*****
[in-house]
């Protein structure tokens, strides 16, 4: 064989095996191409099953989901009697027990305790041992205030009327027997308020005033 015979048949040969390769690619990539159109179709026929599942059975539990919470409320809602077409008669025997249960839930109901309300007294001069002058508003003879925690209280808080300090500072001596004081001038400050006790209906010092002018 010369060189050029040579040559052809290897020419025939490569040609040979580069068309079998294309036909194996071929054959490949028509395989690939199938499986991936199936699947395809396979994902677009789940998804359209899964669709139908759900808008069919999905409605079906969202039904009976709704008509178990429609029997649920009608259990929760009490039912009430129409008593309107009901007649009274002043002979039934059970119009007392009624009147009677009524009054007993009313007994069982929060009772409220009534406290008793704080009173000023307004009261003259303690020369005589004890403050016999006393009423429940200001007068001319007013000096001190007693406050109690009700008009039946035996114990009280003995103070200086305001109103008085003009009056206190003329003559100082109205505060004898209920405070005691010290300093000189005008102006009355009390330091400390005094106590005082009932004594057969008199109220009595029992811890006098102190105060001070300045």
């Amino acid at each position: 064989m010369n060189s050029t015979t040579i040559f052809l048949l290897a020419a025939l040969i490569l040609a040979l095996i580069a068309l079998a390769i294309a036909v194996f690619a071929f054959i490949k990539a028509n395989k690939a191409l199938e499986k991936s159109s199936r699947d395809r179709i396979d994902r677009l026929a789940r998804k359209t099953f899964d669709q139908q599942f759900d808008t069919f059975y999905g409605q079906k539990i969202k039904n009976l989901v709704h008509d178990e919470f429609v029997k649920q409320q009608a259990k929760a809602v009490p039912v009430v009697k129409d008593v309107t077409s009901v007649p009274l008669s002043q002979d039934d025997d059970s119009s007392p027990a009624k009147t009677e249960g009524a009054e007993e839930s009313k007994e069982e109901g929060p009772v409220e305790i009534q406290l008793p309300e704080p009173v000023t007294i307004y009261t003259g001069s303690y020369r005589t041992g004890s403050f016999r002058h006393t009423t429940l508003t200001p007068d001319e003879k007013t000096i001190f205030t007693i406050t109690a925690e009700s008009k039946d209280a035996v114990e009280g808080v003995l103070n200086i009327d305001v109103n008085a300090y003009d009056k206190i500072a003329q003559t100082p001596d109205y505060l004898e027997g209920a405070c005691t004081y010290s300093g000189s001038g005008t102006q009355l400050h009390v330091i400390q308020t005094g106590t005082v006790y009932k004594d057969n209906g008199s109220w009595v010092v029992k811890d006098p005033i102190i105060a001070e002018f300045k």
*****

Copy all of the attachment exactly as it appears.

[in-house]
């Protein structure tokens, strides 16, 4: 064989095996191409099953989901009697027990305790041992205030009327027997308020005033 015979048949040969390769690619990539159109179709026929599942059975539990919470409320809602077409008669025997249960839930109901309300007294001069002058508003003879925690209280808080300090500072001596004081001038400050006790209906010092002018 010369060189050029040579040559052809290897020419025939490569040609040979580069068309079998294309036909194996071929054959490949028509395989690939199938499986991936199936699947395809396979994902677009789940998804359209899964669709139908759900808008069919999905409605079906969202039904009976709704008509178990429609029997649920009608259990929760009490039912009430129409008593309107009901007649009274002043002979039934059970119009007392009624009147009677009524009054007993009313007994069982929060009772409220009534406290008793704080009173000023307004009261003259303690020369005589004890403050016999006393009423429940200001007068001319007013000096001190007693406050109690009700008009039946035996114990009280003995103070200086305001109103008085003009009056206190003329003559100082109205505060004898209920405070005691010290300093000189005008102006009355009390330091400390005094106590005082009932004594057969008199109220009595029992811890006098102190105060001070300045």
């Amino acid at each position: 064989m010369n060189s050029t015979t040579i040559f052809l048949l290897a020419a025939l040969i490569l040609a040979l095996i580069a068309l079998a390769i294309a036909v194996f690619a071929f054959i490949k990539a028509n395989k690939a191409l199938e499986k991936s159109s199936r699947d395809r179709i396979d994902r677009l026929a789940r998804k359209t099953f899964d669709q139908q599942f759900d808008t069919f059975y999905g409605q079906k539990i969202k039904n009976l989901v709704h008509d178990e919470f429609v029997k649920q409320q009608a259990k929760a809602v009490p039912v009430v009697k129409d008593v309107t077409s009901v007649p009274l008669s002043q002979d039934d025997d059970s119009s007392p027990a009624k009147t009677e249960g009524a009054e007993e839930s009313k007994e069982e109901g929060p009772v409220e305790i009534q406290l008793p309300e704080p009173v000023t007294i307004y009261t003259g001069s303690y020369r005589t041992g004890s403050f016999r002058h006393t009423t429940l508003t200001p007068d001319e003879k007013t000096i001190f205030t007693i406050t109690a925690e009700s008009k039946d209280a035996v114990e009280g808080v003995l103070n200086i009327d305001v109103n008085a300090y003009d009056k206190i500072a003329q003559t100082p001596d109205y505060l004898e027997g209920a405070c005691t004081y010290s300093g000189s001038g005008t102006q009355l400050h009390v330091i400390q308020t005094g106590t005082v006790y009932k004594d057969n209906g008199s109220w009595v010092v029992k811890d006098p005033i102190i105060a001070e002018f300045k």